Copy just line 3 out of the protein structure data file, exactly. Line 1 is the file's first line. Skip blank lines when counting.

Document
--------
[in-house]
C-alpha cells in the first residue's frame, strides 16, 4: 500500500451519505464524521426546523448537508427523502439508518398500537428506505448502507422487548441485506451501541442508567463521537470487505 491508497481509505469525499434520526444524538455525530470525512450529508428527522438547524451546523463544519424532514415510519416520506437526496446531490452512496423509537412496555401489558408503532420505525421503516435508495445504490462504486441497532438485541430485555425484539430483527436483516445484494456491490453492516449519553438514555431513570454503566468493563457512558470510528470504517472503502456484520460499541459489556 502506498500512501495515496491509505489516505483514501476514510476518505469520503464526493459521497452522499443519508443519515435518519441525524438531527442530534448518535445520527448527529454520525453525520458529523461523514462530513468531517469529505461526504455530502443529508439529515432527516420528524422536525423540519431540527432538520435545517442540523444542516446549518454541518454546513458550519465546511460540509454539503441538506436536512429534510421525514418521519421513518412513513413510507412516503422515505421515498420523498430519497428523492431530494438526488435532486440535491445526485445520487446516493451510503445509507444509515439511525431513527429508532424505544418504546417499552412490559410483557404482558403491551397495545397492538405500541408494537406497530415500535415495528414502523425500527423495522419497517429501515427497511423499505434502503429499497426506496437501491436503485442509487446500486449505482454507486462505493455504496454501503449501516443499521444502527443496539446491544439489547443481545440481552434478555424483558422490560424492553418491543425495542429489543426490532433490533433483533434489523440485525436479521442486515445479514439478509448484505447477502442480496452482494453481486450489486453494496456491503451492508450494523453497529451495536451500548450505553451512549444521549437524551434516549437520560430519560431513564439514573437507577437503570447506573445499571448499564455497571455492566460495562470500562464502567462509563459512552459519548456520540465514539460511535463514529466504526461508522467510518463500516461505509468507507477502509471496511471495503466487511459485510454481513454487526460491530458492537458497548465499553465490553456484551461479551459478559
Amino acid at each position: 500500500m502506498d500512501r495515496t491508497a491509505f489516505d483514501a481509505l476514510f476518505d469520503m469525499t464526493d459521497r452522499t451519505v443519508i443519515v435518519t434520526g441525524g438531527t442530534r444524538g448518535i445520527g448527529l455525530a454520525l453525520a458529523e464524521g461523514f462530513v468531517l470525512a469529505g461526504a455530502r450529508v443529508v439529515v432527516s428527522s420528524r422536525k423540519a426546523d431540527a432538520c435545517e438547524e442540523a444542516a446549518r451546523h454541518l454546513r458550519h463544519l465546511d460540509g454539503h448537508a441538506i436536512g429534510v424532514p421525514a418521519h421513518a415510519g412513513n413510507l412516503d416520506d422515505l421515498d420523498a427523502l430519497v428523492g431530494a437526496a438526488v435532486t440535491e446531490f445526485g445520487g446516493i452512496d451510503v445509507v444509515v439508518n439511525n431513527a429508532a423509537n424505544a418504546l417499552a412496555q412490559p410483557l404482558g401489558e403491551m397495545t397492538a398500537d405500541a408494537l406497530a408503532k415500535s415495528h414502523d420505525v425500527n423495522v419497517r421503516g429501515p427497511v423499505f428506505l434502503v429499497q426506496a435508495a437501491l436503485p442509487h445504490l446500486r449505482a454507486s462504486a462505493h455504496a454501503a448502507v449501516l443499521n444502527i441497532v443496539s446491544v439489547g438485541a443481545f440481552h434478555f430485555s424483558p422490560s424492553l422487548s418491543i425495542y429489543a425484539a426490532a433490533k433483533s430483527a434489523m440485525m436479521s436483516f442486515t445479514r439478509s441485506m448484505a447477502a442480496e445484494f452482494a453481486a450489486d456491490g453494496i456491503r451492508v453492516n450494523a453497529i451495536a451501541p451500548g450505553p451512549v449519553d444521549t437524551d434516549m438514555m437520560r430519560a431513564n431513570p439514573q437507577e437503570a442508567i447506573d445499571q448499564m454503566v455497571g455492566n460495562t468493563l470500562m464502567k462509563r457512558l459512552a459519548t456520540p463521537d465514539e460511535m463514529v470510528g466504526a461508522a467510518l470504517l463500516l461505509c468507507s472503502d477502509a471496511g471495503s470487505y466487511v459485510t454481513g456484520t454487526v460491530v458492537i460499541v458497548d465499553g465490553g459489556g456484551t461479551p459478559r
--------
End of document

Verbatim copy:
Amino acid at each position: 500500500m502506498d500512501r495515496t491508497a491509505f489516505d483514501a481509505l476514510f476518505d469520503m469525499t464526493d459521497r452522499t451519505v443519508i443519515v435518519t434520526g441525524g438531527t442530534r444524538g448518535i445520527g448527529l455525530a454520525l453525520a458529523e464524521g461523514f462530513v468531517l470525512a469529505g461526504a455530502r450529508v443529508v439529515v432527516s428527522s420528524r422536525k423540519a426546523d431540527a432538520c435545517e438547524e442540523a444542516a446549518r451546523h454541518l454546513r458550519h463544519l465546511d460540509g454539503h448537508a441538506i436536512g429534510v424532514p421525514a418521519h421513518a415510519g412513513n413510507l412516503d416520506d422515505l421515498d420523498a427523502l430519497v428523492g431530494a437526496a438526488v435532486t440535491e446531490f445526485g445520487g446516493i452512496d451510503v445509507v444509515v439508518n439511525n431513527a429508532a423509537n424505544a418504546l417499552a412496555q412490559p410483557l404482558g401489558e403491551m397495545t397492538a398500537d405500541a408494537l406497530a408503532k415500535s415495528h414502523d420505525v425500527n423495522v419497517r421503516g429501515p427497511v423499505f428506505l434502503v429499497q426506496a435508495a437501491l436503485p442509487h445504490l446500486r449505482a454507486s462504486a462505493h455504496a454501503a448502507v449501516l443499521n444502527i441497532v443496539s446491544v439489547g438485541a443481545f440481552h434478555f430485555s424483558p422490560s424492553l422487548s418491543i425495542y429489543a425484539a426490532a433490533k433483533s430483527a434489523m440485525m436479521s436483516f442486515t445479514r439478509s441485506m448484505a447477502a442480496e445484494f452482494a453481486a450489486d456491490g453494496i456491503r451492508v453492516n450494523a453497529i451495536a451501541p451500548g450505553p451512549v449519553d444521549t437524551d434516549m438514555m437520560r430519560a431513564n431513570p439514573q437507577e437503570a442508567i447506573d445499571q448499564m454503566v455497571g455492566n460495562t468493563l470500562m464502567k462509563r457512558l459512552a459519548t456520540p463521537d465514539e460511535m463514529v470510528g466504526a461508522a467510518l470504517l463500516l461505509c468507507s472503502d477502509a471496511g471495503s470487505y466487511v459485510t454481513g456484520t454487526v460491530v458492537i460499541v458497548d465499553g465490553g459489556g456484551t461479551p459478559r